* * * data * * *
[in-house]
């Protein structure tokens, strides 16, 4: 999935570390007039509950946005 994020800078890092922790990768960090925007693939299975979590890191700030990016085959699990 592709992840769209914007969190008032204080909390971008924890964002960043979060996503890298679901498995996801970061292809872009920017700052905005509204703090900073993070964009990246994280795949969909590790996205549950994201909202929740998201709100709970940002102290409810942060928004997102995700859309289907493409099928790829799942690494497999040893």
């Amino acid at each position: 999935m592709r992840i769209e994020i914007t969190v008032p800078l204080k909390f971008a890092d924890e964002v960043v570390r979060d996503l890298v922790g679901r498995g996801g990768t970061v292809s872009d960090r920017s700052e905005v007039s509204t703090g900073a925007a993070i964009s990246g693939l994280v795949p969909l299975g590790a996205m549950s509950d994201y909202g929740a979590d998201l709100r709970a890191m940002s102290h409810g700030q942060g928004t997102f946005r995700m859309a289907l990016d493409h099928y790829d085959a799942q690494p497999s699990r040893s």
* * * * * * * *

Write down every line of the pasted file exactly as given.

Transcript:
[in-house]
């Protein structure tokens, strides 16, 4: 999935570390007039509950946005 994020800078890092922790990768960090925007693939299975979590890191700030990016085959699990 592709992840769209914007969190008032204080909390971008924890964002960043979060996503890298679901498995996801970061292809872009920017700052905005509204703090900073993070964009990246994280795949969909590790996205549950994201909202929740998201709100709970940002102290409810942060928004997102995700859309289907493409099928790829799942690494497999040893």
């Amino acid at each position: 999935m592709r992840i769209e994020i914007t969190v008032p800078l204080k909390f971008a890092d924890e964002v960043v570390r979060d996503l890298v922790g679901r498995g996801g990768t970061v292809s872009d960090r920017s700052e905005v007039s509204t703090g900073a925007a993070i964009s990246g693939l994280v795949p969909l299975g590790a996205m549950s509950d994201y909202g929740a979590d998201l709100r709970a890191m940002s102290h409810g700030q942060g928004t997102f946005r995700m859309a289907l990016d493409h099928y790829d085959a799942q690494p497999s699990r040893s």